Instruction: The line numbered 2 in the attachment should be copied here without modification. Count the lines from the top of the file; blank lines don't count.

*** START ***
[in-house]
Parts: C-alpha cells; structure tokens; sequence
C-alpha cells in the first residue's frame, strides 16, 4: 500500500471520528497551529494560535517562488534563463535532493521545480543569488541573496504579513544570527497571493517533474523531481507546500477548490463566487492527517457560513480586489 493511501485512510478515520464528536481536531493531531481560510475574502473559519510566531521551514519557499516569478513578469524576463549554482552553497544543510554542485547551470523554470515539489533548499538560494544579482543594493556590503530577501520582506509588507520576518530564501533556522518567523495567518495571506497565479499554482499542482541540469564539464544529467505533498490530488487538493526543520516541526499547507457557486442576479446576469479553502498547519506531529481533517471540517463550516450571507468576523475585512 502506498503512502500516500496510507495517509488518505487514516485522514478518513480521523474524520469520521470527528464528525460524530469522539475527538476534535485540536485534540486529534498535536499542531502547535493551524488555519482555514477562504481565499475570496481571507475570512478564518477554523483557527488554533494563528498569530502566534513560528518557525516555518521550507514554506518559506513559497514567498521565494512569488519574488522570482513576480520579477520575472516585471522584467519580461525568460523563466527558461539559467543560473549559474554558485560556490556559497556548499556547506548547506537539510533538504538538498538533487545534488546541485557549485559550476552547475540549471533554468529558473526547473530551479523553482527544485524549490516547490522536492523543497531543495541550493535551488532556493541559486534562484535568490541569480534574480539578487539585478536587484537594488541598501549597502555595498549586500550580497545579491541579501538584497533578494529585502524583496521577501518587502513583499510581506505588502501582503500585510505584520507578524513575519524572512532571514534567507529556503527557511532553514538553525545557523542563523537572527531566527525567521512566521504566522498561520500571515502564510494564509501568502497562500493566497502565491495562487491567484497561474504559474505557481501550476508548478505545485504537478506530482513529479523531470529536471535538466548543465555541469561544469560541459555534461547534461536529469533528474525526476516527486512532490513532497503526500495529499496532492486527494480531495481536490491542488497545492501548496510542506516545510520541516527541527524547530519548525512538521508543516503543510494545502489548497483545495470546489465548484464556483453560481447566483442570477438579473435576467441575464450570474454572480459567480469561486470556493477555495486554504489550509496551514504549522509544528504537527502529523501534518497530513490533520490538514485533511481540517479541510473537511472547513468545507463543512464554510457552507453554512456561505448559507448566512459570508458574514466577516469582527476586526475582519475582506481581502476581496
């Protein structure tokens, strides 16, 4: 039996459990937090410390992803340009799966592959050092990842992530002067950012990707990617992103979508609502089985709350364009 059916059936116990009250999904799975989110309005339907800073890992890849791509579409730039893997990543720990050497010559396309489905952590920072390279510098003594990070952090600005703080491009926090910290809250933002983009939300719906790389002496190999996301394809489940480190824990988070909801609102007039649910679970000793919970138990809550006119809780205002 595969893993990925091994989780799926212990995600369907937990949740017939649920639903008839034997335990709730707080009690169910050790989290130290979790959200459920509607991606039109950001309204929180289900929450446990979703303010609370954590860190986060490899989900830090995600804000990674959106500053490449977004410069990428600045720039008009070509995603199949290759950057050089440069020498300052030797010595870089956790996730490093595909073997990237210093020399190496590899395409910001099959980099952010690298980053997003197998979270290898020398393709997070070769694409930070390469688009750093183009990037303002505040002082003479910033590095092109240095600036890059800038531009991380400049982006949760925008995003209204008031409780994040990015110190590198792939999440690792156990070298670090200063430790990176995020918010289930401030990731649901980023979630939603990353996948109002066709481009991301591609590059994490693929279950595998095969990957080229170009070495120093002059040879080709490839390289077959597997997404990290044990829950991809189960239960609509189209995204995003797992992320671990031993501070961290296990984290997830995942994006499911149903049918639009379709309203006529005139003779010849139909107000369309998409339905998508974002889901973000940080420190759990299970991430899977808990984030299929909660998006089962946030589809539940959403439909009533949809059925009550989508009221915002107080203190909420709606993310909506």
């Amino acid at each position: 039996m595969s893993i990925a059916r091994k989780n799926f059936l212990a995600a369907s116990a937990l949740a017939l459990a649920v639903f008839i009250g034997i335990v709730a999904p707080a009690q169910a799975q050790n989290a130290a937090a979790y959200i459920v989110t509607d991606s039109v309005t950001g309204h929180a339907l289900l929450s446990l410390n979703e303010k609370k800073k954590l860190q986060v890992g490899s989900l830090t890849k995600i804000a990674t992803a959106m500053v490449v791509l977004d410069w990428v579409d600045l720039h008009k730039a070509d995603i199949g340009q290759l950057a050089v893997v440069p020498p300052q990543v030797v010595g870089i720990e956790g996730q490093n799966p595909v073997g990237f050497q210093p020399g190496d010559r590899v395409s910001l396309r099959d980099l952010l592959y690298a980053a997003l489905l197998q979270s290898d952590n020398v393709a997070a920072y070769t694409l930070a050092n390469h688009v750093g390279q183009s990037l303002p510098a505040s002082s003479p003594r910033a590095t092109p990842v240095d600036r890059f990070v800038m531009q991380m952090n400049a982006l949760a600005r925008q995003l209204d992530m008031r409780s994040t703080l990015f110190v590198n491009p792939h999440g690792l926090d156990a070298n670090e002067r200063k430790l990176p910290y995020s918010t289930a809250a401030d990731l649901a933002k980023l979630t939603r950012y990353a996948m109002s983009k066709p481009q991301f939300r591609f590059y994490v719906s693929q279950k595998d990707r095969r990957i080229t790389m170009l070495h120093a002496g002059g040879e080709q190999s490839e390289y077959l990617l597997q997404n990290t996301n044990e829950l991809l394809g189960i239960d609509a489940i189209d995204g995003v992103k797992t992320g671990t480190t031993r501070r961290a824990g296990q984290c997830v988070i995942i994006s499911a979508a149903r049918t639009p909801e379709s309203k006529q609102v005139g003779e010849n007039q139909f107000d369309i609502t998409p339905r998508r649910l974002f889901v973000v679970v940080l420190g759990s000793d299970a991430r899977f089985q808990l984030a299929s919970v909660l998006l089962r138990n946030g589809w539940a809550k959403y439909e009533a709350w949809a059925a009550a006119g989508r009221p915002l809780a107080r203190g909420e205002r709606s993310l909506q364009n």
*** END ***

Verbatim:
Parts: C-alpha cells; structure tokens; sequence